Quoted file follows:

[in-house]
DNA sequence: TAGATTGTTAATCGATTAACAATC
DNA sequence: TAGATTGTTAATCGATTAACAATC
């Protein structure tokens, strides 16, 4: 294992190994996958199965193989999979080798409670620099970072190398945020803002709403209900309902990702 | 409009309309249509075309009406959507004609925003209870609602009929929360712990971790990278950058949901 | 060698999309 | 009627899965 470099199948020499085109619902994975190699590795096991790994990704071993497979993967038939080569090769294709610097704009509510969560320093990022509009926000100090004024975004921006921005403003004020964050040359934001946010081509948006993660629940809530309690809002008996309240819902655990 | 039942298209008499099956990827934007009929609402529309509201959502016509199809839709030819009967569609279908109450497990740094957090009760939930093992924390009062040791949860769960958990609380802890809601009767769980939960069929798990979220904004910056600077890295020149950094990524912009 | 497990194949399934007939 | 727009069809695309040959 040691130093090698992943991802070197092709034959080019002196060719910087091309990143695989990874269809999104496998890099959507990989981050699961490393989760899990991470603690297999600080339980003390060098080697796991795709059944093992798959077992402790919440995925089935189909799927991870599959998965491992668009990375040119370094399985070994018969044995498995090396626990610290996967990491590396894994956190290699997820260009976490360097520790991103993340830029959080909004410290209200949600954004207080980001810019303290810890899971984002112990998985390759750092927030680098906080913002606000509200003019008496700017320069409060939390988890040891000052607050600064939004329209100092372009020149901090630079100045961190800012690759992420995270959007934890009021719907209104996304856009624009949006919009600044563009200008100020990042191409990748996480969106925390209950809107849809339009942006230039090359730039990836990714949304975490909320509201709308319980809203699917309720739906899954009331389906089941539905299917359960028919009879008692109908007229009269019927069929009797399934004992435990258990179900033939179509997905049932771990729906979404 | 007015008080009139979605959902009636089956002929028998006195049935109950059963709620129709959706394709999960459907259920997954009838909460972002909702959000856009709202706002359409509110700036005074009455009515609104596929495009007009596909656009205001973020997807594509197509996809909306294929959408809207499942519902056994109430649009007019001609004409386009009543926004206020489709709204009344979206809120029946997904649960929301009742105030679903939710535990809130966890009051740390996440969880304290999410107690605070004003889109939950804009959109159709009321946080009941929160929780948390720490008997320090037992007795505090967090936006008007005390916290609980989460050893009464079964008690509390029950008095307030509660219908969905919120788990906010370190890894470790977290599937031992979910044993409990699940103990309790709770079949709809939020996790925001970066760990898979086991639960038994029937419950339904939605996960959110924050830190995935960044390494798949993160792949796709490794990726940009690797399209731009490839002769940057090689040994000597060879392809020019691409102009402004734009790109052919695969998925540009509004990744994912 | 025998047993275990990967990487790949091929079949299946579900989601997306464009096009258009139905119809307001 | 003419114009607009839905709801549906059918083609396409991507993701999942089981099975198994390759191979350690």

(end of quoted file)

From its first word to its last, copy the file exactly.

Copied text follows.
[in-house]
DNA sequence: TAGATTGTTAATCGATTAACAATC
DNA sequence: TAGATTGTTAATCGATTAACAATC
């Protein structure tokens, strides 16, 4: 294992190994996958199965193989999979080798409670620099970072190398945020803002709403209900309902990702 | 409009309309249509075309009406959507004609925003209870609602009929929360712990971790990278950058949901 | 060698999309 | 009627899965 470099199948020499085109619902994975190699590795096991790994990704071993497979993967038939080569090769294709610097704009509510969560320093990022509009926000100090004024975004921006921005403003004020964050040359934001946010081509948006993660629940809530309690809002008996309240819902655990 | 039942298209008499099956990827934007009929609402529309509201959502016509199809839709030819009967569609279908109450497990740094957090009760939930093992924390009062040791949860769960958990609380802890809601009767769980939960069929798990979220904004910056600077890295020149950094990524912009 | 497990194949399934007939 | 727009069809695309040959 040691130093090698992943991802070197092709034959080019002196060719910087091309990143695989990874269809999104496998890099959507990989981050699961490393989760899990991470603690297999600080339980003390060098080697796991795709059944093992798959077992402790919440995925089935189909799927991870599959998965491992668009990375040119370094399985070994018969044995498995090396626990610290996967990491590396894994956190290699997820260009976490360097520790991103993340830029959080909004410290209200949600954004207080980001810019303290810890899971984002112990998985390759750092927030680098906080913002606000509200003019008496700017320069409060939390988890040891000052607050600064939004329209100092372009020149901090630079100045961190800012690759992420995270959007934890009021719907209104996304856009624009949006919009600044563009200008100020990042191409990748996480969106925390209950809107849809339009942006230039090359730039990836990714949304975490909320509201709308319980809203699917309720739906899954009331389906089941539905299917359960028919009879008692109908007229009269019927069929009797399934004992435990258990179900033939179509997905049932771990729906979404 | 007015008080009139979605959902009636089956002929028998006195049935109950059963709620129709959706394709999960459907259920997954009838909460972002909702959000856009709202706002359409509110700036005074009455009515609104596929495009007009596909656009205001973020997807594509197509996809909306294929959408809207499942519902056994109430649009007019001609004409386009009543926004206020489709709204009344979206809120029946997904649960929301009742105030679903939710535990809130966890009051740390996440969880304290999410107690605070004003889109939950804009959109159709009321946080009941929160929780948390720490008997320090037992007795505090967090936006008007005390916290609980989460050893009464079964008690509390029950008095307030509660219908969905919120788990906010370190890894470790977290599937031992979910044993409990699940103990309790709770079949709809939020996790925001970066760990898979086991639960038994029937419950339904939605996960959110924050830190995935960044390494798949993160792949796709490794990726940009690797399209731009490839002769940057090689040994000597060879392809020019691409102009402004734009790109052919695969998925540009509004990744994912 | 025998047993275990990967990487790949091929079949299946579900989601997306464009096009258009139905119809307001 | 003419114009607009839905709801549906059918083609396409991507993701999942089981099975198994390759191979350690």